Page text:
Monday, 22 Jul 2024

An Overview of Name, Image, and Likeness in College Sports

On July 1, 2021, the NCAA made a significant change by allowing college athletes to profit from their own name, image, and likeness (NIL). So, what exactly does NIL mean and why does it matter?

In legal terms, name, image, and likeness are the three components of an individual’s “right to publicity.” Let’s break it down:

Name: Your name belongs to you, and nobody should use it for commercial purposes without your consent.

Image: Your image is unique to you, and it shouldn’t be used for commercial purposes without your permission.

Likeness: Your likeness refers to your “semblance.” Think of the silhouette of Michael Jordan on his brand or Arnold Palmer’s signature on Arizona Iced Tea. It includes the features that distinguish you but doesn’t necessarily include your name or exact image.

Now, all NCAA athletes (including NAIA, NJCAA, and CCCAA athletes) have the opportunity to accept compensation for the commercial or promotional use of their name, image, and likeness. They can collaborate with businesses, endorse products and services on their personal social media channels, become the face of marketing campaigns, and earn through appearances, autographs, merchandise lines, and advertising their own camps and lessons.

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Why Does it Matter?

Some argue that college athletes already receive enough benefits through scholarships and exclusive resources. Traditionalists fear that allowing athletes to monetize their NIL will damage the amateurism model and ultimately lead to the downfall of the NCAA.

While it is true that a small percentage of NCAA athletes receive full-ride scholarships and access to exceptional resources, the rollout of NIL reform was always going to be complex and confusing. It represents the most significant change to college sports since the implementation of Title IX 50 years ago.

For example, in the past, restaurants were cautioned against providing even complimentary soda to NCAA athletes as it could be deemed an impermissible benefit. Now, those same businesses are allowed to offer athletes multiple sodas as long as they tweet about it.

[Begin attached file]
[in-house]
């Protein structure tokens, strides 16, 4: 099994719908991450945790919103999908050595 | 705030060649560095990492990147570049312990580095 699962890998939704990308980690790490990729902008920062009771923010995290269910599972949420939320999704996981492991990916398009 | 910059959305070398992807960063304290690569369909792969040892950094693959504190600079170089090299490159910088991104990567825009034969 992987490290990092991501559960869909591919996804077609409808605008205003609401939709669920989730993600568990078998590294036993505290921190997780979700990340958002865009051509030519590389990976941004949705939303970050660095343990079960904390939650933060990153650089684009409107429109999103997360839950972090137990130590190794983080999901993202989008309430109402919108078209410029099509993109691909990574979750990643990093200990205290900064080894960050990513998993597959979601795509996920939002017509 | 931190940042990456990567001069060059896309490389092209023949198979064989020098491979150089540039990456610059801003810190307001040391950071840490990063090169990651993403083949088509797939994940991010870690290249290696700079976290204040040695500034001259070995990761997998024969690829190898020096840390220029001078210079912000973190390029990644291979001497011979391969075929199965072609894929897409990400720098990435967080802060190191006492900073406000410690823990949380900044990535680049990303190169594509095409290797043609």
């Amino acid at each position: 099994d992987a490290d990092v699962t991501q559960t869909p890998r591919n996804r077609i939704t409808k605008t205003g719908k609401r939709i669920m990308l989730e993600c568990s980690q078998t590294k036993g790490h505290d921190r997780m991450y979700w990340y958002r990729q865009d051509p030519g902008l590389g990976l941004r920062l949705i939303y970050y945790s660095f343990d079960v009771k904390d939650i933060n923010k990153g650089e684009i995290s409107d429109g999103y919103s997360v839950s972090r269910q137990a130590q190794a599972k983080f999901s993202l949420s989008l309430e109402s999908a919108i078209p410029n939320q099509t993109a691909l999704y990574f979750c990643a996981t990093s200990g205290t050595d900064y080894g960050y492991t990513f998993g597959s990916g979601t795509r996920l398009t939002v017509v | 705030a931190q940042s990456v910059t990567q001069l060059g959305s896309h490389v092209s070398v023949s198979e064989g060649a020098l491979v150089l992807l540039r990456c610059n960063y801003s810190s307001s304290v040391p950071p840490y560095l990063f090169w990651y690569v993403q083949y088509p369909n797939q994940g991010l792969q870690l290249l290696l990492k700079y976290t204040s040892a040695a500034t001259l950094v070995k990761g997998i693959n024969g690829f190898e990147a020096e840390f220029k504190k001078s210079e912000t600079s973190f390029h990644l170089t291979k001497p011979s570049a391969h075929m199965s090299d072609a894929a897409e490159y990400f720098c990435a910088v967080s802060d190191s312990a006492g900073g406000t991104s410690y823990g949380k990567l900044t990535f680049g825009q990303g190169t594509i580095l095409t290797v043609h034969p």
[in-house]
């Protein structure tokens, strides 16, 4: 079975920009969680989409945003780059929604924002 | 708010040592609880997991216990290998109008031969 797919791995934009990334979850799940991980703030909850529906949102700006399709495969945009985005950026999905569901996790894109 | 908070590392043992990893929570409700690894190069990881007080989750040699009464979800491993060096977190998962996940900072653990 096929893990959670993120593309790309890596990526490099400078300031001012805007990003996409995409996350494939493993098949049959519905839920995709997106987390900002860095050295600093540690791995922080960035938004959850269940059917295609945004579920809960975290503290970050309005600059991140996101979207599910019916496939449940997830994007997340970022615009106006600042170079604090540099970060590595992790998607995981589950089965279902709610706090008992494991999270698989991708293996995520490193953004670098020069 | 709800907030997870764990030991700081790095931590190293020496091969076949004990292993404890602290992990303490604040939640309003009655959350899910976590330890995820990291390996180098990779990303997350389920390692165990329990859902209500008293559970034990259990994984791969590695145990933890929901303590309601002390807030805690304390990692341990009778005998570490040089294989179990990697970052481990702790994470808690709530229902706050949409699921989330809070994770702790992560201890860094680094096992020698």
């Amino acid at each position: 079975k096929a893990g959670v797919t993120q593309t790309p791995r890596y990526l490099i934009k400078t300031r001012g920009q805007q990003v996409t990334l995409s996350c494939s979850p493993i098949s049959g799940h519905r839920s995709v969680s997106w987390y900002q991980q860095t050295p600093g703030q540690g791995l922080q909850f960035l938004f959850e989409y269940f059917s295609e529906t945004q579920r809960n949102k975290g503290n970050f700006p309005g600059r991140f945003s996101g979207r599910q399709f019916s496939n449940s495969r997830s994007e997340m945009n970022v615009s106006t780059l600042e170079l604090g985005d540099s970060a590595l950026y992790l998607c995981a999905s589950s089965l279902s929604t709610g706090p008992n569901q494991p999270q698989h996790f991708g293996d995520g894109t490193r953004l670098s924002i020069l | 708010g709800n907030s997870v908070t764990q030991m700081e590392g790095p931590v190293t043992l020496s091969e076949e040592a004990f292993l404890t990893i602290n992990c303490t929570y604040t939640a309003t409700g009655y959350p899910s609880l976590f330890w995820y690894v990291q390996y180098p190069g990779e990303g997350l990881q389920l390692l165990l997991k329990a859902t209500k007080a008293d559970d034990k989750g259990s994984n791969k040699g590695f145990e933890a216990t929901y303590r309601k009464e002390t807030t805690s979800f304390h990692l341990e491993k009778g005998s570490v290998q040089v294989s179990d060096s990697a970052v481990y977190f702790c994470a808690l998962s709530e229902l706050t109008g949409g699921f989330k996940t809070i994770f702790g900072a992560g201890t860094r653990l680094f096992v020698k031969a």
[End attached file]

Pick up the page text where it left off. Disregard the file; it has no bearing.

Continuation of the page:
Permitting college athletes to monetize their name, image, and likeness was not only inevitable considering the NCAA’s rising revenues but also the right thing to do in an era dominated by social media and influencer marketing.

NCAA Skyrocketing Revenues and Increased Public Awareness

Over the past 30+ years, NCAA revenues have grown significantly. In 1992, the NCAA earned $166 million. Last year, their revenues reached a staggering $1.16 billion, largely due to television and marketing rights fees.

The NCAA has also faced public lawsuits that have drawn attention to its increasing revenues and lack of compensation for athletes. The O’Bannon vs NCAA case, for instance, shed light on the NCAA’s use of former athletes’ likenesses for commercial purposes. While not directly related to NIL, the case highlighted the flaws in the NCAA’s business model.

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These factors, along with additional lawsuits and the Supreme Court’s decision in the Alston case, forced the NCAA to amend its bylaws and allow approximately 500,000 college athletes to monetize their name, image, and likeness.

Rise of Social Media and Influencer Marketing

Social media has revolutionized how people interact and has given rise to influencer marketing. Public figures, including NCAA athletes, now have direct access to their fans through social media platforms.

NCAA athletes, particularly those in nationally televised sports, often have significant platforms with highly engaged followers. Their specific audience, consisting of fans of their sport, school, or team, allows businesses to target precise demographics. NIL has provided these athletes with lucrative influencer marketing opportunities, enabling them to partner with brands.

Even for athletes in sports with smaller audiences, their talent or non-sport-related attributes can attract a substantial following. Limiting their ability to monetize their platforms would be unfair, especially since their demanding schedules often prevent them from holding part-time jobs.

Allowing college athletes to benefit from their name, image, and likeness was the right decision. It provides them with an entrepreneurial opportunity, allows them to build relationships, and gain valuable business experience during their time as student-athletes.

Thank you for reading! Stay tuned for next month’s NIL topic: “What the first year looked like and the opportunity for volleyball athletes.”

About the Author:
Michelle Meyer, a former NCAA athlete and D1 volleyball coach, founded NIL Network in 2020 as a resource hub to assist athletes, coaches, and administrators in navigating this new era of collegiate athletics. In November 2021, she became one of the country’s first NIL Administrators when she accepted the position at San Diego State University.

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